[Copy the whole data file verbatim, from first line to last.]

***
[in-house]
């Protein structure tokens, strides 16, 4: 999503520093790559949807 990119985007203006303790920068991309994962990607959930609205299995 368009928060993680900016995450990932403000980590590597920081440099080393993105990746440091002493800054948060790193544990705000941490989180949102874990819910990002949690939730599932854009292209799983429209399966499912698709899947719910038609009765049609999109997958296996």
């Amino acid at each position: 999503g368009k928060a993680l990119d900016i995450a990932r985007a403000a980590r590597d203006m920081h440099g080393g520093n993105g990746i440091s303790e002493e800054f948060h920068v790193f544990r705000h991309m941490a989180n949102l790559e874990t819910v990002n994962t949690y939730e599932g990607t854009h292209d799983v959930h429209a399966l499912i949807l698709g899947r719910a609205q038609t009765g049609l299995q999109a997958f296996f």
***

[in-house]
């Protein structure tokens, strides 16, 4: 999503520093790559949807 990119985007203006303790920068991309994962990607959930609205299995 368009928060993680900016995450990932403000980590590597920081440099080393993105990746440091002493800054948060790193544990705000941490989180949102874990819910990002949690939730599932854009292209799983429209399966499912698709899947719910038609009765049609999109997958296996």
């Amino acid at each position: 999503g368009k928060a993680l990119d900016i995450a990932r985007a403000a980590r590597d203006m920081h440099g080393g520093n993105g990746i440091s303790e002493e800054f948060h920068v790193f544990r705000h991309m941490a989180n949102l790559e874990t819910v990002n994962t949690y939730e599932g990607t854009h292209d799983v959930h429209a399966l499912i949807l698709g899947r719910a609205q038609t009765g049609l299995q999109a997958f296996f």